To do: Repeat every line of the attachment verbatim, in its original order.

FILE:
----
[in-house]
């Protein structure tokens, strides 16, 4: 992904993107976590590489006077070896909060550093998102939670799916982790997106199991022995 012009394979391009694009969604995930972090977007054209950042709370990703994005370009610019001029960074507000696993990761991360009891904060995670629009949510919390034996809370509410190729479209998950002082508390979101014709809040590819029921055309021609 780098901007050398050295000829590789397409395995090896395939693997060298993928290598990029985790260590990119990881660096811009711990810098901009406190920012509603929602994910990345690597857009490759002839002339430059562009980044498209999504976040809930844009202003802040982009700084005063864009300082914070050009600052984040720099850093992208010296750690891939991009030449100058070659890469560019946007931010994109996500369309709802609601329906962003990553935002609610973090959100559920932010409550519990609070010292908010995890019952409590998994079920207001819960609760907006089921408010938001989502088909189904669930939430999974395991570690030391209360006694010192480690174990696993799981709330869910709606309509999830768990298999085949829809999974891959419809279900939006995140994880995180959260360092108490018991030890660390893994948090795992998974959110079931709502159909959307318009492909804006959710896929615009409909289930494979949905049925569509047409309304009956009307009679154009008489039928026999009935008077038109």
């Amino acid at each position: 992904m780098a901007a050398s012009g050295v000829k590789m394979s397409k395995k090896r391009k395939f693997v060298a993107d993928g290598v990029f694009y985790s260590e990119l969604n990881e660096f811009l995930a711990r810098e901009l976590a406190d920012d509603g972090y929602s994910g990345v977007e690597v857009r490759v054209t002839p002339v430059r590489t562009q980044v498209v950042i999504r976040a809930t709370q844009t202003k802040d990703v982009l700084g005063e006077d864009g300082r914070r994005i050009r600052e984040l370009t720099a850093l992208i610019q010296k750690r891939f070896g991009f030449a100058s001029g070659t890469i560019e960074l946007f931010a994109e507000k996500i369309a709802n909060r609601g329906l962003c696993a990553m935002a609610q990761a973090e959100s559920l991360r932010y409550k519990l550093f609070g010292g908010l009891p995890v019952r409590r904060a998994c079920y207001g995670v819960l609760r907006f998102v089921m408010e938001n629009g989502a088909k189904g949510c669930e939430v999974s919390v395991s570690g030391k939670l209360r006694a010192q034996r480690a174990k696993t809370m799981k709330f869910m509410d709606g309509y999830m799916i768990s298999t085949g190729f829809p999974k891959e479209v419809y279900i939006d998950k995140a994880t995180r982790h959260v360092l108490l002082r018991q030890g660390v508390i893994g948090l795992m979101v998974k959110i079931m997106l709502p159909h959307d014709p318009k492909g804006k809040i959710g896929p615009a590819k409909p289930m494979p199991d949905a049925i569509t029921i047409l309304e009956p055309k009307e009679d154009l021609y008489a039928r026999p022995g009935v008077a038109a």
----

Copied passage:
[in-house]
């Protein structure tokens, strides 16, 4: 992904993107976590590489006077070896909060550093998102939670799916982790997106199991022995 012009394979391009694009969604995930972090977007054209950042709370990703994005370009610019001029960074507000696993990761991360009891904060995670629009949510919390034996809370509410190729479209998950002082508390979101014709809040590819029921055309021609 780098901007050398050295000829590789397409395995090896395939693997060298993928290598990029985790260590990119990881660096811009711990810098901009406190920012509603929602994910990345690597857009490759002839002339430059562009980044498209999504976040809930844009202003802040982009700084005063864009300082914070050009600052984040720099850093992208010296750690891939991009030449100058070659890469560019946007931010994109996500369309709802609601329906962003990553935002609610973090959100559920932010409550519990609070010292908010995890019952409590998994079920207001819960609760907006089921408010938001989502088909189904669930939430999974395991570690030391209360006694010192480690174990696993799981709330869910709606309509999830768990298999085949829809999974891959419809279900939006995140994880995180959260360092108490018991030890660390893994948090795992998974959110079931709502159909959307318009492909804006959710896929615009409909289930494979949905049925569509047409309304009956009307009679154009008489039928026999009935008077038109």
């Amino acid at each position: 992904m780098a901007a050398s012009g050295v000829k590789m394979s397409k395995k090896r391009k395939f693997v060298a993107d993928g290598v990029f694009y985790s260590e990119l969604n990881e660096f811009l995930a711990r810098e901009l976590a406190d920012d509603g972090y929602s994910g990345v977007e690597v857009r490759v054209t002839p002339v430059r590489t562009q980044v498209v950042i999504r976040a809930t709370q844009t202003k802040d990703v982009l700084g005063e006077d864009g300082r914070r994005i050009r600052e984040l370009t720099a850093l992208i610019q010296k750690r891939f070896g991009f030449a100058s001029g070659t890469i560019e960074l946007f931010a994109e507000k996500i369309a709802n909060r609601g329906l962003c696993a990553m935002a609610q990761a973090e959100s559920l991360r932010y409550k519990l550093f609070g010292g908010l009891p995890v019952r409590r904060a998994c079920y207001g995670v819960l609760r907006f998102v089921m408010e938001n629009g989502a088909k189904g949510c669930e939430v999974s919390v395991s570690g030391k939670l209360r006694a010192q034996r480690a174990k696993t809370m799981k709330f869910m509410d709606g309509y999830m799916i768990s298999t085949g190729f829809p999974k891959e479209v419809y279900i939006d998950k995140a994880t995180r982790h959260v360092l108490l002082r018991q030890g660390v508390i893994g948090l795992m979101v998974k959110i079931m997106l709502p159909h959307d014709p318009k492909g804006k809040i959710g896929p615009a590819k409909p289930m494979p199991d949905a049925i569509t029921i047409l309304e009956p055309k009307e009679d154009l021609y008489a039928r026999p022995g009935v008077a038109a």